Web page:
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I use pthread_create(&thread1, &attrs, //... , //...); and need if some condition occured need to kill this thread how to kill this ?

5 Answers 5

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First store the thread id

pthread_create(&thr, ...)

then later call

pthread_cancel(thr)

However, this not a recommended programming practice! It's better to use an inter-thread communication mechanism like semaphores or messages to communicate to the thread that it should stop execution.

Note that pthread_kill(...) does not actually terminate the receiving thread, but instead delivers a signal to it, and it depends on the signal and signal handlers what happens.

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    The problem with pthread_cancel, btw, is that if you use it, then the code running in the thread that's cancelled, has to understand cancellation points, and make sure that (a) it hits one frequently enough that it actually gets cancelled in good time, and (b) it doesn't leak resources when this happens. This is kind of tricky, whereas if you use a message, then it's nicely explicit in your code exactly when the thread can exit. Jan 18, 2010 at 11:07
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    @Steve: Unfortunately, pthread_cancel is the only clean way in library code to interrupt a thread that might be blocked on a syscall. The other method is to install an interrupting signal handler and be sure all of your code is prepared to deal with EINTR, but library code cannot assume it has a right to change signal handling or impose EINTR handling on the caller. Mar 24, 2011 at 17:08
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There are two approaches to this problem.

  • Use a signal: The thread installs a signal handler using sigaction() which sets a flag, and the thread periodically checks the flag to see whether it must terminate. When the thread must terminate, issue the signal to it using pthread_kill() and wait for its termination with pthread_join(). This approach requires pre-synchronization between the parent thread and the child thread, to guarantee that the child thread has already installed the signal handler before it is able to handle the termination signal;
  • Use a cancellation point: The thread terminates whenever a cancellation function is executed. When the thread must terminate, execute pthread_cancel() and wait for its termination with pthread_join(). This approach requires detailed usage of pthread_cleanup_push() and pthread_cleanup_pop() to avoid resource leakage. These last two calls might mess with the lexical scope of the code (since they may be macros yielding { and } tokens) and are very difficult to maintain properly.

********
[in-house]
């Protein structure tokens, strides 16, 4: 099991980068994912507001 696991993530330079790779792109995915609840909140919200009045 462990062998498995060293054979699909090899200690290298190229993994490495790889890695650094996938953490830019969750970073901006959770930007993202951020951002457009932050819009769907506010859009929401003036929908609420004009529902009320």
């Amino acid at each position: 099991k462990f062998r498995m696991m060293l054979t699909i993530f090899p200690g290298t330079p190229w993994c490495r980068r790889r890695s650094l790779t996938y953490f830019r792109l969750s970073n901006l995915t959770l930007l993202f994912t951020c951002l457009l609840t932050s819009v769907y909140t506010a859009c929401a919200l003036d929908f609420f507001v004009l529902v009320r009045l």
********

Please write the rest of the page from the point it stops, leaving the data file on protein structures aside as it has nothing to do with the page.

(Note that if you have already detached the thread using pthread_detach(), you cannot join it again using pthread_join().)

Both approaches can be very tricky, but either might be specially useful in a given situation.

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I agree with Antti, better practice would be to implement some checkpoint(s) where the thread checks if it should terminate. These checkpoints can be implemented in a number of ways e.g.: a shared variable with lock or an event that the thread checks if it is set (the thread can opt to wait zero time).

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    In most general cases this absolutely correct. However, there are many situations in which this is simply not practical. For example, my current project is a minimal text editor, in which I have a dedicated thread for receiving user input. Since getch() operates synchronously, my input thread would be unable to detect that it needs to terminate until the user pressed another key. This would be very bad design. Since the user input thread never needs to allocate additional resources, it is far better to kill it with pthread_cancel().
    – user5739133
    May 11, 2020 at 23:02
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Take a look at the pthread_kill() function.

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pthread_exit(0) 

This will kill the thread.

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    This answer is wrong. pthread_exit() is a function used to terminate the thread where this function is called. This is a proper termination. pthread_exit() cannot be used to affect any other thread. Kindly don't mislead. Oct 25, 2020 at 17:37

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